+ Plane ticket: $1,300-1,600
+ Class price: $2,000 (includes room and board and meals, I think)

when I saw the price, my excitement level plunged to -20. Two-thousand dollars for a class I'm not even interested in? Plus, there'll be homework. Bleh.

I'm not sure what to do. If I go, I'd have to figure out where to stay on my own because my friend will be on campus. I'd have to occupy my time by myself while she's in class, and I won't have a car or easy access to anywhere.

The other thing I have to think about is my job. I'm technically a temp employee; I don't even know what I'll be doing in August or if I can get a week off. Even if I do go, I won't get paid for that week. I don't get vacation or personal days.

Part of me wants to go because I had a lot of fun when I went to England eight years ago. But that was a planned trip where someone else took care of all the details, and all I had to do was follow along and have fun. With my friend being in class all morning... what would I do with myself?

Or, should I just go ahead and take the class because $2,000 is likely what I would spend anyway on food and lodging somewhere else?

Or should I not go at all and save myself the hassle of an uncertain work environment?

Decisions are the WORST.

I finished the first draft of my novel about five minutes ago.

It doesn't feel "done" to me yet because I still have a mountain of revisions to do (namely changing a character's gender 3/4 of the way through...) but wow, done. It's hard to believe... and now I'm going to have to think of what to do next. Should I allow myself a few days/weeks to come back to it with fresh eyes or should I jump into it immediately while the story is fresh in my mind?

Then I need to find some willing guinea pigs alpha readers and get some honest feedback.

Ah! So much to do! But I'm excited about this too. I think this might be the one that's publishable. It's also short, only about 75,000 which is perfect for the YA market.

Okay, I think I'm going to take a well-earned break and read for a bit.

Putting the cart before the horse
At work, I’m doing a lot of stuff that doesn’t require a lot of mental focus, so I’ve been listening to podcasts to make the day go by faster. Much of that listening has been the Writing Excuses hosted by authors (and web cartoonist) Brandon Sanderson, Dan Wells, Howard Tayler, and Mary Robinette Kowal. I love this podcast because not only are the hosts published authors with loads of industry experience, they give their knowledge of the craft and the business in 15-20 minute practical chunks.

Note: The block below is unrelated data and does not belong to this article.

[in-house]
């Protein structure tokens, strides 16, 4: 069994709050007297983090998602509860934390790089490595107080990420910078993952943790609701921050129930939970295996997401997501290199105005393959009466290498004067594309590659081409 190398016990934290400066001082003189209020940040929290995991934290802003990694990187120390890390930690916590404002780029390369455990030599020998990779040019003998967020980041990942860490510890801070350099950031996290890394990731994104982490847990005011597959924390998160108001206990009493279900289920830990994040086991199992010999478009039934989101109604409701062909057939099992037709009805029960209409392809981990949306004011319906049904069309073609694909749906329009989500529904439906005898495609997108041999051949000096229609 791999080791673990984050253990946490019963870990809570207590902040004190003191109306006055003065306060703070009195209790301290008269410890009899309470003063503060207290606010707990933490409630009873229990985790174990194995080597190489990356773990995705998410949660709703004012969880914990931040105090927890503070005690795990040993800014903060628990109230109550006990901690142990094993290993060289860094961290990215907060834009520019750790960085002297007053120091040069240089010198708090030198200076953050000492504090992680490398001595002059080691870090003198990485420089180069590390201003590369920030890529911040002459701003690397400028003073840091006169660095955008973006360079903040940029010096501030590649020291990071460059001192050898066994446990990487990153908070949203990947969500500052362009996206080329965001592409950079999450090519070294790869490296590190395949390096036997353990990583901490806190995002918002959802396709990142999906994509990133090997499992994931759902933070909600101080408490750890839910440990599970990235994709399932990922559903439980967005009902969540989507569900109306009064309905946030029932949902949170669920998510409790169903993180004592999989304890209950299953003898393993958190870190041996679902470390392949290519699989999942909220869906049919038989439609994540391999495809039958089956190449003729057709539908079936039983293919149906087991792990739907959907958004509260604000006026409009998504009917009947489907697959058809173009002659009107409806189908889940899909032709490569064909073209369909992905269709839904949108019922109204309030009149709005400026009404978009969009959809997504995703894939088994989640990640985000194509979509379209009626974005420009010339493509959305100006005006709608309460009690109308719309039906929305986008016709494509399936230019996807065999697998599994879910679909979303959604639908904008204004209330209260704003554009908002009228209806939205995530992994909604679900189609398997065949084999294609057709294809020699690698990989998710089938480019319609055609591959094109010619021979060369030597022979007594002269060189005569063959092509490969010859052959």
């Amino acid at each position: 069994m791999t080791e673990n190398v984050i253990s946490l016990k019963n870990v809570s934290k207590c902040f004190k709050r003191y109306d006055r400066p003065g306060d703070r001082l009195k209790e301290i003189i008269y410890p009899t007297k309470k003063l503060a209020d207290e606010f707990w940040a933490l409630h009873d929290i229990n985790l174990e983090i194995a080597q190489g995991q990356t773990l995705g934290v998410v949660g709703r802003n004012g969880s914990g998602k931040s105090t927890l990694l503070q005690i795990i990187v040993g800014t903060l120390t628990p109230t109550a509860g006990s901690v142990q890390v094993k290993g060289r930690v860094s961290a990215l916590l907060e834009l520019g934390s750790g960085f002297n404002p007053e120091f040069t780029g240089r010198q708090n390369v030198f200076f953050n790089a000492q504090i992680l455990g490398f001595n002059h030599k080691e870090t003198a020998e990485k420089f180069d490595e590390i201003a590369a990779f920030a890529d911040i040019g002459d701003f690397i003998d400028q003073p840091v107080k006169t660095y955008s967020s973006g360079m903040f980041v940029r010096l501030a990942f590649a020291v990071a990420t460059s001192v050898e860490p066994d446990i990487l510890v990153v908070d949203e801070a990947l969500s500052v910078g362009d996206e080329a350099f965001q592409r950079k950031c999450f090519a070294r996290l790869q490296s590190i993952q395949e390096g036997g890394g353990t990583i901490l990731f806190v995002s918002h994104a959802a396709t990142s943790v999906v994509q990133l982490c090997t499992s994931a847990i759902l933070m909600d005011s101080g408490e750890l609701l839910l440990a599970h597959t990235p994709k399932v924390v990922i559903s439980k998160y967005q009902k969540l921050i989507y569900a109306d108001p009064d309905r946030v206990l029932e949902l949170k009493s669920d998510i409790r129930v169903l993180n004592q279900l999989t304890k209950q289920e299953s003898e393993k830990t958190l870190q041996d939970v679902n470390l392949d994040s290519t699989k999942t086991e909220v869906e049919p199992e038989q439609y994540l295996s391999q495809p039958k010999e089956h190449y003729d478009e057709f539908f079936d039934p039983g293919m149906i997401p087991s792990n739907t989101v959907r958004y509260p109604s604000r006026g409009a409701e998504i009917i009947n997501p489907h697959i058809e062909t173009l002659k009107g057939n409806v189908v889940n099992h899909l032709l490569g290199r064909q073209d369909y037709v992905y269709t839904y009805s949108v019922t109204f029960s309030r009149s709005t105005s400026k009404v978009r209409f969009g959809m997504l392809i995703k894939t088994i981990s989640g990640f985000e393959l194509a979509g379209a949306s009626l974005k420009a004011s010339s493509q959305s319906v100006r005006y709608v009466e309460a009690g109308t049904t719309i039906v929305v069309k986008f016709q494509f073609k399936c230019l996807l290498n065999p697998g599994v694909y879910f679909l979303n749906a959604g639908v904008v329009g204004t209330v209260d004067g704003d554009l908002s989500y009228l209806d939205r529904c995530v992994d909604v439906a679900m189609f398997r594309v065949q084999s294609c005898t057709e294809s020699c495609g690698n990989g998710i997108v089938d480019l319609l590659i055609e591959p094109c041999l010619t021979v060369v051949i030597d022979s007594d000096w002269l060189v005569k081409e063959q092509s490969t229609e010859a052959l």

But the problem of listening to all this expertise is that I start thinking about things that come after the book is finished and polished and ready to be submitted. Things like querying agents, things like “I should probably have a website”, and “I think I need business cards if I ever go to conferences,” and also things like fancasting the main characters in my book via tumblr.

Then I remind myself (several times a day) that I have to actually finish my novel first. And then—way before I can consider submitting to an agent—I have to revise it. HEAVY revisions. Finish first, than revise. That has to be my mantra for the next couple of months.

Didn't do so good on my word count goal this week, but I have managed to write something every day for the last 30 days. Woo!


5391 / 10000 words. 54% done!

I wonder what the percentage is of “professional” writers who still keep their day jobs? I’ve been thinking about what my ultimate goal in writing is. At first I thought it was simply: “get published.” But what then? Do I want a contract? Do I want to quit my job and write full time?

The honest answer is: I’m not sure. I enjoy my day job. More than that, I like getting a regular paycheck. I like the security of knowing I’ll be able to pay my rent and my bills. Maybe that means I don’t want it enough, I don’t know. But I’m not going to give up. I think I’m a pretty decent writer; I just need to have more experience (aka, finished books) under my belt. I need the experience of taking an idea all the way through 75,000 words.

At this point, the only way I can see myself quitting to become a full-time writer is if I was married and had a second income coming into the household. Since that doesn't look likely anytime soon, guess I’ll be juggling creativity and real-life practicality for awhile.

String of days where I’ve written something everyday is up to 24. Woo!